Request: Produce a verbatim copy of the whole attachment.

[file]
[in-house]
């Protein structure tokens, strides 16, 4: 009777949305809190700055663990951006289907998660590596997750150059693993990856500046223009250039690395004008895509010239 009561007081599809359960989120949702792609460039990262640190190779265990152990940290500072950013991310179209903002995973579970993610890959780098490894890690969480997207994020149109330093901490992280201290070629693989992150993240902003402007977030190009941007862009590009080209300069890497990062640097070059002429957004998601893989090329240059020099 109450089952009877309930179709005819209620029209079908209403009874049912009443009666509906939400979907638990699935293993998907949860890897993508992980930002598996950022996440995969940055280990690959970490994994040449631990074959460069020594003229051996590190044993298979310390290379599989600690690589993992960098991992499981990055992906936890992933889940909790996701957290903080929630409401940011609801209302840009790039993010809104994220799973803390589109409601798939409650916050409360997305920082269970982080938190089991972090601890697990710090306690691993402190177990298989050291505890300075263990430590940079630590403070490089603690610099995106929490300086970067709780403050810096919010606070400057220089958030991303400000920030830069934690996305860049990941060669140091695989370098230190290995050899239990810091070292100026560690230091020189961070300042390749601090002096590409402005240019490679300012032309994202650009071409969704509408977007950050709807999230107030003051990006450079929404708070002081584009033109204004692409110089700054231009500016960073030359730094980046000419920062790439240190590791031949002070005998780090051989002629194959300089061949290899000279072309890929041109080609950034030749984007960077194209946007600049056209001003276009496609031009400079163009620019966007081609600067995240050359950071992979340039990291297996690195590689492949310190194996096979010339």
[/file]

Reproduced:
[in-house]
């Protein structure tokens, strides 16, 4: 009777949305809190700055663990951006289907998660590596997750150059693993990856500046223009250039690395004008895509010239 009561007081599809359960989120949702792609460039990262640190190779265990152990940290500072950013991310179209903002995973579970993610890959780098490894890690969480997207994020149109330093901490992280201290070629693989992150993240902003402007977030190009941007862009590009080209300069890497990062640097070059002429957004998601893989090329240059020099 109450089952009877309930179709005819209620029209079908209403009874049912009443009666509906939400979907638990699935293993998907949860890897993508992980930002598996950022996440995969940055280990690959970490994994040449631990074959460069020594003229051996590190044993298979310390290379599989600690690589993992960098991992499981990055992906936890992933889940909790996701957290903080929630409401940011609801209302840009790039993010809104994220799973803390589109409601798939409650916050409360997305920082269970982080938190089991972090601890697990710090306690691993402190177990298989050291505890300075263990430590940079630590403070490089603690610099995106929490300086970067709780403050810096919010606070400057220089958030991303400000920030830069934690996305860049990941060669140091695989370098230190290995050899239990810091070292100026560690230091020189961070300042390749601090002096590409402005240019490679300012032309994202650009071409969704509408977007950050709807999230107030003051990006450079929404708070002081584009033109204004692409110089700054231009500016960073030359730094980046000419920062790439240190590791031949002070005998780090051989002629194959300089061949290899000279072309890929041109080609950034030749984007960077194209946007600049056209001003276009496609031009400079163009620019966007081609600067995240050359950071992979340039990291297996690195590689492949310190194996096979010339």